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Functional near-infrared spectroscopy

Huibin Jia, Yanwei Li, Dongchuan Yu
The spatial complexity of neural signals, which was traditionally quantified by omega complexity, varies inversely with the global functional connectivity level across distinct region-of-interests, thus provides a novel approach in functional connectivity analysis. However, the measures in omega complexity are sensitive to the number of neural time-series. Here, normalized spatial complexity was suggested to overcome the above limitation, and was verified by the functional near-infrared spectroscopy (fNIRS) data from a previous published autism spectrum disorder (ASD) research...
May 21, 2018: Scientific Reports
Alexa Ellis, Xiaosu Hu, Craig E Smith, Pamela E Davis-Kean, Ioulia Kovelman
Emerging research suggests that children's ability to divide is the best predictor of later arithmetic development. Although division is typically taught around grade 3, children much younger than this practice division when sharing and allocating resources (e.g. sharing food). To test the hypothesis that social sharing abilities are linked to the emergence of complex numerical division abilities, we examined sharing and division abilities in adults and children. The first study used functional near infrared spectroscopy to examine the neurocognitive bases of division in adults (N=28; age range: 18-23 years) during a task that evaluated their judgment of proportions in the context of sharing, as well as traditional numerical division tasks...
May 16, 2018: Neuroreport
Yuan Gao, Mingjie Li, Savas Delikanli, Haiyang Zheng, Baiquan Liu, Cuong Dang, Tze Chien Sum, Hilmi Volkan Demir
Colloidal type-II heterostructures are believed to be a promising solution-processed gain medium given their spatially separated electrons and holes for the suppression of Auger recombination and their wider emission tuning range from the visible to near-infrared region. Amplified spontaneous emission (ASE) was achieved from colloidal type-II core/shell nanocrystals several years ago. However, due to the limited charge-transfer (CT) interfacial states and minimal overlap of electron and hole wave functions, the ASE threshold has still been very high...
May 16, 2018: Nanoscale
Lisa Holper, J John Mann
Functional near-infrared spectroscopy (fNIRS) is a noninvasive method for measuring in vivo both hemodynamic and mitochondrial metabolic activities in brain cortical structures. Although the test-retest reliability of the hemodynamic measures, such as reflected by oxygenated (HbO2), deoxygenated (HHb) hemoglobin, and the tissue oxygenation index (TOI), has been previously reported to be good to excellent, the reliability of the metabolic signal indexed by oxidized cytochrome-c-oxidase (oxCCO) has not been reported...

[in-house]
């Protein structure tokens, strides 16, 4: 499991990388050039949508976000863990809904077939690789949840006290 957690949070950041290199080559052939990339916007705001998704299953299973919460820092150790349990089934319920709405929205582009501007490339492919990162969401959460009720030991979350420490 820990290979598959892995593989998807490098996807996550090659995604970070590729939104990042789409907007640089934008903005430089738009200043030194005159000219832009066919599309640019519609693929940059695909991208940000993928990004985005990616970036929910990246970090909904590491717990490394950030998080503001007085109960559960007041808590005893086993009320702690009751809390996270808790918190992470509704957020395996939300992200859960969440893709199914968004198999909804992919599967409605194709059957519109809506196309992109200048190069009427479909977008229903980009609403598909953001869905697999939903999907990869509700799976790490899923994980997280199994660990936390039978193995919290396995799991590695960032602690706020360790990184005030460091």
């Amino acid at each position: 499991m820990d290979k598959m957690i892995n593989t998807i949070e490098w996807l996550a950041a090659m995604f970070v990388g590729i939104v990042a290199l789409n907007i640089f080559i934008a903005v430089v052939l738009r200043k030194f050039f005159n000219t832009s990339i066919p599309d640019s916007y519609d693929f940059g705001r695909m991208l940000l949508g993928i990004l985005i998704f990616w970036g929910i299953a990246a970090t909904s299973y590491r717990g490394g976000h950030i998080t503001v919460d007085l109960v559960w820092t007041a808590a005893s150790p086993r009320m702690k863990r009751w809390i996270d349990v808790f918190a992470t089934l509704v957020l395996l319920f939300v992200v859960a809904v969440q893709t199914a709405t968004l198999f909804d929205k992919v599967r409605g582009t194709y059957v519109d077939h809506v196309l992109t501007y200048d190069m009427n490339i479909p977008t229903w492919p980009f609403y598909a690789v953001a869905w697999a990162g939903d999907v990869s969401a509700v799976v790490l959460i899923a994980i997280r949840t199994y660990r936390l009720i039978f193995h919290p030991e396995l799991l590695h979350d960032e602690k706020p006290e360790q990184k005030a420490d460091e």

May 2018: Journal of Biomedical Optics
Huiquan Wang, Lina Ren, Zhe Zhao, Jinhai Wang, Hongli Chen
The position of the source-detector (S-D) relative to an anomaly has an important influence on the detection effect in non-invasive near-infrared spectroscopy-based methods. In this study, a single-source multi-detector structure was designed in order to realize the rapid localization of anomalies within tissue. This method uses finite element analysis of the optical density distribution for different horizontal positions, depths and diameters of anomalies. The difference in optical density between the detectors was then calculated...
May 1, 2018: Biomedical Optics Express
Georgia Malakasioti, Stephen D Marks, Tom Watson, Fariba Williams, Mariesa Taylor-Allkins, Nizam Mamode, Justin Morgan, Wesley N Hayes
Background: Current reliance on clinical, laboratory and Doppler ultrasound (DUS) parameters for monitoring kidney transplant perfusion in the immediate post-operative period in children risks late recognition of allograft hypoperfusion and vascular complications. Near-infrared spectroscopy (NIRS) is a real-time, non-invasive technique for monitoring tissue oxygenation percutaneously. NIRS monitoring of kidney transplant perfusion has not previously been validated to the gold standard of DUS...
May 11, 2018: Nephrology, Dialysis, Transplantation
Meng-Yun Wang, Feng-Mei Lu, Zhishan Hu, Juan Zhang, Zhen Yuan
Accumulated neuroimaging evidence shows that the dorsal lateral prefrontal cortex (dlPFC) is activated during emotion anticipation. The aim of this work is to examine the brain connectivity and activation differences in dlPFC between the positive, neutral and negative emotion anticipation by using functional near-infrared spectroscopy (fNIRS). The hemodynamic responses were first assessed for all subjects during the performance of various emotion anticipation tasks. And then small-world analysis was performed, in which the small-world network indicators including the clustering coefficient, average path length, average node degree, and measure of small-world index were calculated for the functional brain networks associated with the positive, neutral and negative emotion anticipation, respectively...